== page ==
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  • Writer's pictureGethin Thomas

Good Omen

Originally published on Photoblog by Gethin Thomas NOVEMBER. 03, 2020

[90-365] 3rd. November 2020- If I believed in pots of gold at the end of the rainbow I would be moved on opening the curtains this morning to see this sight. But I don't think you need to believe in superstition to marvel at a rainbow. The facts behind the rainbow are awe inspiring enough.

The most awe inspiring fact about a rainbow to me is that no two people are looking at the same rainbow. When I first realised that it blew my mind. Even the person standing next to you is seeing a different rainbow to the one you see. The refracted coloured light is from individual drops of water in an incredibly thin arched line one water droplet thick, perfectly aligned at the correct angle between the sun and your eye, so the person next to you is seeing the refracted light from different drops of water.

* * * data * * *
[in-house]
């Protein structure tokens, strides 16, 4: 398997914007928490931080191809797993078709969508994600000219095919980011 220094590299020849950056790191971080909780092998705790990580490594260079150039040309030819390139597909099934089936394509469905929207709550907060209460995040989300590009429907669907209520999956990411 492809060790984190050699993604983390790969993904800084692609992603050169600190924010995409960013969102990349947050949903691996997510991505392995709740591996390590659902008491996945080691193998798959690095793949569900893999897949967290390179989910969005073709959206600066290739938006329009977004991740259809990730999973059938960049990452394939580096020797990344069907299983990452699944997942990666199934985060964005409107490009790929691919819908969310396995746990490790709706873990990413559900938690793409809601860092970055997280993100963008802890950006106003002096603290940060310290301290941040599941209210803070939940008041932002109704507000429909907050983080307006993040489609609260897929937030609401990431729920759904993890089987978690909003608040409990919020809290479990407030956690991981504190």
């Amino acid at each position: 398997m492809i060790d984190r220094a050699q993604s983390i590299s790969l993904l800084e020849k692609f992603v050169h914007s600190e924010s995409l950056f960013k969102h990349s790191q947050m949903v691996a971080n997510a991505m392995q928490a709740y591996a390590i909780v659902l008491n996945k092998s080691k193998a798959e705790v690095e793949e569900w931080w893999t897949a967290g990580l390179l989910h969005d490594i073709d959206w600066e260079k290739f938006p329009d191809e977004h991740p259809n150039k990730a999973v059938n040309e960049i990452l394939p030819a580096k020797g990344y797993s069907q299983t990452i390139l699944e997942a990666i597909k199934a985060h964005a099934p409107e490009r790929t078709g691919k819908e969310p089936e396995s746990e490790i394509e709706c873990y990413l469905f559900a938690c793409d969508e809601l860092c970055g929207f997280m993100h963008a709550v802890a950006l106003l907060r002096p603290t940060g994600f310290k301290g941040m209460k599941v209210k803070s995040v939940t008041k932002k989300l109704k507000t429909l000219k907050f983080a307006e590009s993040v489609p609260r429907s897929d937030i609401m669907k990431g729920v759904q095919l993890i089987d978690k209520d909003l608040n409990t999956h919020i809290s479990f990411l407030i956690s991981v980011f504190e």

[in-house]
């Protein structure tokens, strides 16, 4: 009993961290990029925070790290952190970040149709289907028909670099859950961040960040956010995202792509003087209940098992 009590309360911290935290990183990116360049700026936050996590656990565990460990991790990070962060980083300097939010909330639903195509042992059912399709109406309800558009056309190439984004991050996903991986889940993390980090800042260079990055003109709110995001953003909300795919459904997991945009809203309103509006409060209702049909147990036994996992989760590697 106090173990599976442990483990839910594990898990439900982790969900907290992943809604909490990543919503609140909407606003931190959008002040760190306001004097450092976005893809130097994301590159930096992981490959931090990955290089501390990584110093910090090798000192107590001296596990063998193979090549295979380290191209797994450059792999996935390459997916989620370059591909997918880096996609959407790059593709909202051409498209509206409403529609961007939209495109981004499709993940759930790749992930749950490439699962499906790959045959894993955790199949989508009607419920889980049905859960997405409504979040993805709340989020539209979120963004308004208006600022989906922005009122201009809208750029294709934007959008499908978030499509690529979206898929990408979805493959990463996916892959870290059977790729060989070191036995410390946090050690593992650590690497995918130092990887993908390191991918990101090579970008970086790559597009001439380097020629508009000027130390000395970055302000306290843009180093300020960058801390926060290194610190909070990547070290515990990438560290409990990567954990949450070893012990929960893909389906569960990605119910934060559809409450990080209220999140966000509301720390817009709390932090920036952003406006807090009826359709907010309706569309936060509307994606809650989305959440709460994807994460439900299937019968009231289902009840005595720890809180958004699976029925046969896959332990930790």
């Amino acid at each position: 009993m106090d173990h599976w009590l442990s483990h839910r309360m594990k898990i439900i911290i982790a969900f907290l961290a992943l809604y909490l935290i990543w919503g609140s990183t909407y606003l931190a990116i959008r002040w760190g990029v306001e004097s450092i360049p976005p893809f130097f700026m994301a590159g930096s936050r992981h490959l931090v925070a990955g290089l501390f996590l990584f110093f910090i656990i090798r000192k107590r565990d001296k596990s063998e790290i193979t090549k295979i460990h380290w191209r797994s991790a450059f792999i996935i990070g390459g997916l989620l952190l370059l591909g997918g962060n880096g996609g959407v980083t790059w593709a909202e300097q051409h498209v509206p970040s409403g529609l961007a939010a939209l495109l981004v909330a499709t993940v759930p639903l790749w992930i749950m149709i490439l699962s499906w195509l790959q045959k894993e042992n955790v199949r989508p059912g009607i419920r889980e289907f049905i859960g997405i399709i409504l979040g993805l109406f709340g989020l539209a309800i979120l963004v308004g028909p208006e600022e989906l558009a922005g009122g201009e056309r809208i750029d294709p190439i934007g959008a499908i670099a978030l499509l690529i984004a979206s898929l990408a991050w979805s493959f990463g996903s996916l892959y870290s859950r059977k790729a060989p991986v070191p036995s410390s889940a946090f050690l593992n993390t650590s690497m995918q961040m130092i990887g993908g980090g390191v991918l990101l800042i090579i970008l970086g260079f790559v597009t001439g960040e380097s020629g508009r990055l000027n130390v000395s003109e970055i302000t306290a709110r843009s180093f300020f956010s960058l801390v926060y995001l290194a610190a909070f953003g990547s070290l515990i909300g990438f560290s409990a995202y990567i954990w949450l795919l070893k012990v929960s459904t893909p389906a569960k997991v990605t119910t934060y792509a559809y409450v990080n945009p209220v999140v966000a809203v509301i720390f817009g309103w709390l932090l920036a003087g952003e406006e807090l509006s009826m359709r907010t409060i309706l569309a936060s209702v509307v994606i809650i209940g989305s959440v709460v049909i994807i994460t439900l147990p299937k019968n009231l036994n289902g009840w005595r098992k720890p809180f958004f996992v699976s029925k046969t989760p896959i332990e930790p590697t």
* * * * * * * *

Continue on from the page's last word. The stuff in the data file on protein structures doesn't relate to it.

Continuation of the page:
But even more amazingly those drops of water are constantly falling and being replaced by others which also line up perfectly giving the impression of a stable unmoving image.

Why is it an arc shape? Because all along that arc the water droplets achieve the correct angle to refract the light, outside of that arc shape they don't achieve the correct angle between the sun and your eye. Because we see the rainbow from the ground it appears as an arc. If you ever get to see a rainbow from a plane it is circular. So more of a rainwheel than a rainbow.

The French word for rainbow is "arch in the sky" "arc en ciel". In looking up the word in other languages I liked the Finnish word Sateenkaari literally translated as rain arc. The Italians call it a lightning bow "arcobaleno" associating it with stormy weather.

In Greek mythology Iris is the personification of the rainbow linking humanity to the Gods. It's apt then that we have an iris in our eye which controls the amount of light we see.

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